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How Richard Sherman taught me it's OK to be peeved

By Steve Schwartzman
On January 23, 2014

I’m a bit of a sports nut. I’ve worked in sports media for a long time and in close circles have a reputation of someone who knows what he’s talking about in most athletics-themed discussion. It’s just something I get — like how some people understand math or Shakespeare or the perfect milk-to-butter-to-powder ratio when making macaroni and cheese.


I’d say once per week on average, I’ll get a barrage of questions thrown my way in regard to some sports topic that recently occurred, and this week everything friends, family, colleagues, acquaintances, puppets and the like have had one topic in mind: Richard Sherman.


If you don’t know anything about Mr. Sherman, I’ll give you the three facts that are most vital about him for your social knowledge.


— He is a defensive player for the Seattle Seahawks. They’re a football team and they wear blue and green.


— After making a play that helped his team clinch a spot in the upcoming Super Bowl, he was approached by damsel sports reporter Erin Andrews for an interview wherewith he, to put it in a language you young-in’s can understand, “lost his cool.” He openly trash-talked opponent Michael Crabtree by name, set a bravado of being the best at what he does and did just about everything else that would make one expect he was in a tag-team championship match with the Road Warriors at Wrestlemania VII and not a football game.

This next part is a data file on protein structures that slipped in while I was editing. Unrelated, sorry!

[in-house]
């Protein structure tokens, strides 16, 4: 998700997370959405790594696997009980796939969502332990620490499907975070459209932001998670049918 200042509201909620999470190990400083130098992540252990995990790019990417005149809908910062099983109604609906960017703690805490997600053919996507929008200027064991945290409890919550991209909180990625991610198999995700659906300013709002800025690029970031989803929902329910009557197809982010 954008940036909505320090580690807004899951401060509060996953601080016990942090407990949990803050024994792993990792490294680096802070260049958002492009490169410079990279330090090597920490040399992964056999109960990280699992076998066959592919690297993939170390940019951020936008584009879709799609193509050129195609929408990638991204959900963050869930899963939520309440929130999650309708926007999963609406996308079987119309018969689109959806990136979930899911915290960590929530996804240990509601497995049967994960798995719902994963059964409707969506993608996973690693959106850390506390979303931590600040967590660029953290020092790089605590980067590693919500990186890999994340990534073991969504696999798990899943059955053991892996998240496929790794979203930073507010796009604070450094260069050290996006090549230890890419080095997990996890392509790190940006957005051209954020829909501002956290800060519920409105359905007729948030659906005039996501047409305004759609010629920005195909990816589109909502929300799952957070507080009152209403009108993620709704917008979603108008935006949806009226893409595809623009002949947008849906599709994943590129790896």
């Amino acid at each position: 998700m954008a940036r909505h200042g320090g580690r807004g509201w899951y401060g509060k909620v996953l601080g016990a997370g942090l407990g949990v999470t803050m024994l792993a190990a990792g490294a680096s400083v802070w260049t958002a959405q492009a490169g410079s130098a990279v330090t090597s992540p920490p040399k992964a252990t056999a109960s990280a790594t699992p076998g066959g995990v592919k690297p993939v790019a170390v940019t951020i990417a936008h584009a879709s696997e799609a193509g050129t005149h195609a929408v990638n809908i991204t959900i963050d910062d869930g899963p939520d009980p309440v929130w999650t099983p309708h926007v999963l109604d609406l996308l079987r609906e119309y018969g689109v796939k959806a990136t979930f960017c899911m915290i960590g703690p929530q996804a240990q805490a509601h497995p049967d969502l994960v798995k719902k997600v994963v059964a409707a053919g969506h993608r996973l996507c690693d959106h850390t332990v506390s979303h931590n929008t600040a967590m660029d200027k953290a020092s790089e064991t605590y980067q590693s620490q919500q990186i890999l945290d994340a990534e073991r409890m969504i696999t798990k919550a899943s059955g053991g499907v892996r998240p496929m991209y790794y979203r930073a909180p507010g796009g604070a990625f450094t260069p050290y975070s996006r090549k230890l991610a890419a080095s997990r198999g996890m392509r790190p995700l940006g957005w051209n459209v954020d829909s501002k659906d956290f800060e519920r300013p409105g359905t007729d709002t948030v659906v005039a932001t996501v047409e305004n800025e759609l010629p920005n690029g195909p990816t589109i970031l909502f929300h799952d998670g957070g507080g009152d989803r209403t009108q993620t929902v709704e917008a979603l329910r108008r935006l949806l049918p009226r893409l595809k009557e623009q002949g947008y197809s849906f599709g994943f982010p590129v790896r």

— He looks just like Sanka from “Cool Runnings,” minus the lucky egg.


Insight on Sherman is pretty well down the middle. To one side of society, he is a braggadocious lack-wit who is ruining the sanctity of sport; to the other, he is imbuing the spirit of the game and a personality who proves more in his ability than his character, and to a sincere majority, he is Sanka from “Cool Runnings” — seriously though, put sunglasses on the dude and he’s Doug E. Doug. I refuse to concede this point.


To those clamoring for my take, here’s what I say: We as a society don’t even remotely embrace the angry rant as we should. The privilege to verbally “spill our applesauce” in times of frustration is a societal rite, and we should take those opportunities in stride.


Now, I understand we can’t spend all day melting down on every person who thinks “Moulin Rouge” was a good movie — we just don’t have the hour in the day — which is why I propose this action: Grant every member of society one guilt-and-consequence-free angered rant per year.


Think about it. How relieving would it be in this world of setback and trial knowing we have in our pocket the chance to transverse our emotions onto something else for as long as we need to and just walk away? It would be the “lowest exam score drop” of life. That’s one less burden to carry, and we would all share in the experience. It’s foolproof if anything ever has been. If and when this is approved and becomes a part of everyday life, I suggest we all take time and create our shortlists for those things we would be apt to rant about so we can create the most quality blow up experience possible. Here are a few of mine.123

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